Wednesday, December 21, 2016

While Indian Railways’ freight growth on originating tonnes basis is impressive, the internals are anything but that



Indian Railways is keeping tariffs high to cover high costs hurting its competitive position in the market. Photo: Ramesh Pathania/Mint


Indian Railways’ freight volumes grew 5.5% in November, helping it register growth in its freight business revenues for the first time in a year. More than three-fifths of the national carrier’s revenues come from the freight business. So expansion in this business should aid railway finances.

Freight traffic grew after four consecutive months of drop. But the growth provides no cheer. There are two reasons for the lack of cheering. One, it is aided by a favourable base. In November 2015, a year ago, freight traffic was down 4.2%. The second cause for disquiet lies in the quality of freight data. While the freight growth on originating tonnes basis is impressive, the internals are anything but that.




The net tonne-kilometres (NTKM), which captures the conveyance of a unit of goods over a distance (captured in million kilometres), continues to fall. It dropped 1.2% in November. So far this fiscal year, it is down 6%. Similarly, the average lead, or the average distance a tonne of goods is transported, fell 6% in November and 6.8% so far this fiscal year. See chart 2.

The two readings show that railways are carrying goods over a lesser distance, Sachin Bhanushali, chief executive officer, GatewayRail Freight Ltd points out. Logically, falling NTKM and average leads should drive freight revenues lower. But high tariffs and differential pricing helped railways register revenue growth.

The strategy may help railways avoid sharp deceleration in revenues, but it undermines the national carrier’s competitive position in the freight market. High tariffs are driving traffic to other modes of transport.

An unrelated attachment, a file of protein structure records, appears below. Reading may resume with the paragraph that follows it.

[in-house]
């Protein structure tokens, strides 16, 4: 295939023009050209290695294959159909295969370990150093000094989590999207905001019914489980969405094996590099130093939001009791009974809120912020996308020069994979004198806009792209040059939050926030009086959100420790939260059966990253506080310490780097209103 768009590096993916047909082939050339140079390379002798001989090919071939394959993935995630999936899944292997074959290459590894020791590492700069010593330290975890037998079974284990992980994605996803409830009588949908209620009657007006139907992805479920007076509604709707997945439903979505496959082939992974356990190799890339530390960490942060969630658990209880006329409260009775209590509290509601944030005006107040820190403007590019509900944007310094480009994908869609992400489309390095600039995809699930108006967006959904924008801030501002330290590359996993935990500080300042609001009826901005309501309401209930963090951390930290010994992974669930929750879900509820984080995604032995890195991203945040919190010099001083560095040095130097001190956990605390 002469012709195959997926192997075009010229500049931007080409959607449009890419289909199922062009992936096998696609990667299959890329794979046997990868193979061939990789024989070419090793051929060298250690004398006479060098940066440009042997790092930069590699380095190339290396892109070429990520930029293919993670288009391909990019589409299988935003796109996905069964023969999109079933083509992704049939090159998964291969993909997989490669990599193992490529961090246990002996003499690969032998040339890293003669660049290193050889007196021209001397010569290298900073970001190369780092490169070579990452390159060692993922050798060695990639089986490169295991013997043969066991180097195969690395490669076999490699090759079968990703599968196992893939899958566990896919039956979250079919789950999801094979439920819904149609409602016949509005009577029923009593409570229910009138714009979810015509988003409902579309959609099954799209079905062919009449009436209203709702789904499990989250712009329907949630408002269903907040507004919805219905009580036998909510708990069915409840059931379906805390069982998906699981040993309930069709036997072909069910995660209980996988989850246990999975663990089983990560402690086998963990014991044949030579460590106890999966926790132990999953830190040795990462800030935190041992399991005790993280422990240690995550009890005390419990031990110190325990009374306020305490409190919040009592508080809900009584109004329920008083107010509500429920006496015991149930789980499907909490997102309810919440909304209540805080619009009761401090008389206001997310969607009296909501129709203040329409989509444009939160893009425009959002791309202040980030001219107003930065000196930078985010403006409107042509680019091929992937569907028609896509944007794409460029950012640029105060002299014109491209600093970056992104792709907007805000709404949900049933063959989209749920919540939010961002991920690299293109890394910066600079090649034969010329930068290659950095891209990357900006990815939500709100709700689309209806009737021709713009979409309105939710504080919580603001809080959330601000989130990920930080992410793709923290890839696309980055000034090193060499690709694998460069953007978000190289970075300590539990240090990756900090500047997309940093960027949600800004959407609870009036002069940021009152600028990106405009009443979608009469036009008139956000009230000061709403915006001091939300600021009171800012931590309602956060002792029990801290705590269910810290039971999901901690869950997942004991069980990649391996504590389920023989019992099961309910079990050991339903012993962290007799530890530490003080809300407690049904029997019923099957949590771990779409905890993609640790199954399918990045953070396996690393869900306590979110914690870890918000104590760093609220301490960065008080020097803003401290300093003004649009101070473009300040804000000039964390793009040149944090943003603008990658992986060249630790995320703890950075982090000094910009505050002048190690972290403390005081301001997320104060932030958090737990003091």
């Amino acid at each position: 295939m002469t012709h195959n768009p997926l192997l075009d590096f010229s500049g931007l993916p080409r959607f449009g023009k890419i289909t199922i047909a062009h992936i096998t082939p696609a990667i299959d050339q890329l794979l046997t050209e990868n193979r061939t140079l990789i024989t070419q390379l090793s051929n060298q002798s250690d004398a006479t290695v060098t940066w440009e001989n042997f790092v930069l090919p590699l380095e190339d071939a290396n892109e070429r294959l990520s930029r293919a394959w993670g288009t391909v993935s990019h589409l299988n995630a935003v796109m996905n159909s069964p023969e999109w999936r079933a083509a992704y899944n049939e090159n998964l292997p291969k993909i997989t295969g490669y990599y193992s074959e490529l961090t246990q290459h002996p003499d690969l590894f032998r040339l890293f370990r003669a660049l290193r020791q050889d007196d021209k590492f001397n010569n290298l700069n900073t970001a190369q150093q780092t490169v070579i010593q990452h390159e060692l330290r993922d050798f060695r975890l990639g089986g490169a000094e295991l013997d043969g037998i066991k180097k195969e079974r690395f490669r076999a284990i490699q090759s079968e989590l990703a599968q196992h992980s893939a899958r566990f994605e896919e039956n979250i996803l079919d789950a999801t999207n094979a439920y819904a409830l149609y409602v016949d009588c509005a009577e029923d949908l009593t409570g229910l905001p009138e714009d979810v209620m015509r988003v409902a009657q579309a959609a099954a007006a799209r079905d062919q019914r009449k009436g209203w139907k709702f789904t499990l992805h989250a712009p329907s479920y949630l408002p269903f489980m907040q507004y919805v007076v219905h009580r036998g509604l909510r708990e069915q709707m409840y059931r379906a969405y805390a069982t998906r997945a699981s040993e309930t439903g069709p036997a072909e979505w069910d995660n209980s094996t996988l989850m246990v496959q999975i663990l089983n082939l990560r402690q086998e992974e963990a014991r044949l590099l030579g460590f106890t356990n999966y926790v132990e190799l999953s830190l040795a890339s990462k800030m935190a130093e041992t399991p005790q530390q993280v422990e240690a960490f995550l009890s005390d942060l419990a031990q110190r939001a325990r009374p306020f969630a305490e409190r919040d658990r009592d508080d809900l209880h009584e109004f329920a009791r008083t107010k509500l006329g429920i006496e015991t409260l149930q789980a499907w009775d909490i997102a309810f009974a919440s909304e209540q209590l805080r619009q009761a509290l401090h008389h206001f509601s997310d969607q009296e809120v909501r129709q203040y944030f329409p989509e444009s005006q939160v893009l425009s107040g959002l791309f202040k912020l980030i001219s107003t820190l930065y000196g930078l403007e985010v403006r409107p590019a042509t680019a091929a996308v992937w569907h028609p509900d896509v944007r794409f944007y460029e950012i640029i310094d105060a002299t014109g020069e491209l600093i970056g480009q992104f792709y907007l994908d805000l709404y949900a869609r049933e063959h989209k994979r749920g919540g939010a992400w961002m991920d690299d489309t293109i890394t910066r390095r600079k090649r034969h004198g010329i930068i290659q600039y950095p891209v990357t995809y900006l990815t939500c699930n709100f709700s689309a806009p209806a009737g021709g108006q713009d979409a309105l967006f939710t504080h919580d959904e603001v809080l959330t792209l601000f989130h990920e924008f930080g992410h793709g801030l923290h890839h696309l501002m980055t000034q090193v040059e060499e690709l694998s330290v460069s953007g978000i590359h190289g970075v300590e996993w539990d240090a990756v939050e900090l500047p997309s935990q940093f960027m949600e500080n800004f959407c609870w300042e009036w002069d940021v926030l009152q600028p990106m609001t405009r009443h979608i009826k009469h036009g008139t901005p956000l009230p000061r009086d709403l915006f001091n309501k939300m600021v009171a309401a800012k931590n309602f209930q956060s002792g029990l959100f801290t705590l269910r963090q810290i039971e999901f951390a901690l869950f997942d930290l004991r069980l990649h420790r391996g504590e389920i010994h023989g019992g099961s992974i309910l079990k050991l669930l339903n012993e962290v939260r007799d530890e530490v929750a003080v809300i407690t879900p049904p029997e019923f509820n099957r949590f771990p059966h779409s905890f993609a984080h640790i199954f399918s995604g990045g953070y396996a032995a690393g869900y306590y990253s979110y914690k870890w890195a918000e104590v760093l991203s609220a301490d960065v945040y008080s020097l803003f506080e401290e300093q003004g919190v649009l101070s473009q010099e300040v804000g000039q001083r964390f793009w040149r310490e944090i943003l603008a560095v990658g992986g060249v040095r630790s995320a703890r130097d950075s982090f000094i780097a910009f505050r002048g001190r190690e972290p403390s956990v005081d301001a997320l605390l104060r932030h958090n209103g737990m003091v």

The rising export-import (EXIM) imbalance is also hurting. According to Jefferies India Pvt. Ltd, lack of commensurate exports (containers are going inland with goods and returning empty) are forcing logistics operators to de-stuff cargo at ports and transport it by roads. “For an empty container, Indian railways charge between 57-75% of the full container charge depending on weight. Rising imbalance hurts the liner partly as all internal logistics charges of a full container while going and an empty container while returning cannot be entirely passed on to the importing client,” Jefferies says.

Of course, one cannot blame weak economic trends—exports and subdued domestic demand—on Indian railways.

But as Bhanushali points out, when the macroeconomic trends are weak, railways should cut costs and take a softer approach on tariffs. Instead the national carrier is keeping tariffs high to cover high costs hurting its competitive position in the market. “Indian railways should take a commercially prudent approach of softer price regime to regain the lost market share in both containerised and non-containerised segments of freight business,” Bhanushali adds. 






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